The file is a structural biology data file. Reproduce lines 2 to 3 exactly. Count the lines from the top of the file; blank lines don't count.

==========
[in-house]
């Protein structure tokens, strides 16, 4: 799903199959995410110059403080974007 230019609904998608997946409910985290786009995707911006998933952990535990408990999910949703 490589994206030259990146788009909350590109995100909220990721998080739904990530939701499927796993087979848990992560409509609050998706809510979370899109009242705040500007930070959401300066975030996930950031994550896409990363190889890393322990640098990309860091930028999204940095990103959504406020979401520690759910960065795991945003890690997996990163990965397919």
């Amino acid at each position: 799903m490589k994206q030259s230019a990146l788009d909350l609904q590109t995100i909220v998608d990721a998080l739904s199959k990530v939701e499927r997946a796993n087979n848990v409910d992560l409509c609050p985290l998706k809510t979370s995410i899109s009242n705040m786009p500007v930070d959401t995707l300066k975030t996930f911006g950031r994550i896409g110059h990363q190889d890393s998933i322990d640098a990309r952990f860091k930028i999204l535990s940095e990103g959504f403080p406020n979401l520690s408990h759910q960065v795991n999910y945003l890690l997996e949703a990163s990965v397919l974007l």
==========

């Protein structure tokens, strides 16, 4: 799903199959995410110059403080974007 230019609904998608997946409910985290786009995707911006998933952990535990408990999910949703 490589994206030259990146788009909350590109995100909220990721998080739904990530939701499927796993087979848990992560409509609050998706809510979370899109009242705040500007930070959401300066975030996930950031994550896409990363190889890393322990640098990309860091930028999204940095990103959504406020979401520690759910960065795991945003890690997996990163990965397919």
């Amino acid at each position: 799903m490589k994206q030259s230019a990146l788009d909350l609904q590109t995100i909220v998608d990721a998080l739904s199959k990530v939701e499927r997946a796993n087979n848990v409910d992560l409509c609050p985290l998706k809510t979370s995410i899109s009242n705040m786009p500007v930070d959401t995707l300066k975030t996930f911006g950031r994550i896409g110059h990363q190889d890393s998933i322990d640098a990309r952990f860091k930028i999204l535990s940095e990103g959504f403080p406020n979401l520690s408990h759910q960065v795991n999910y945003l890690l997996e949703a990163s990965v397919l974007l």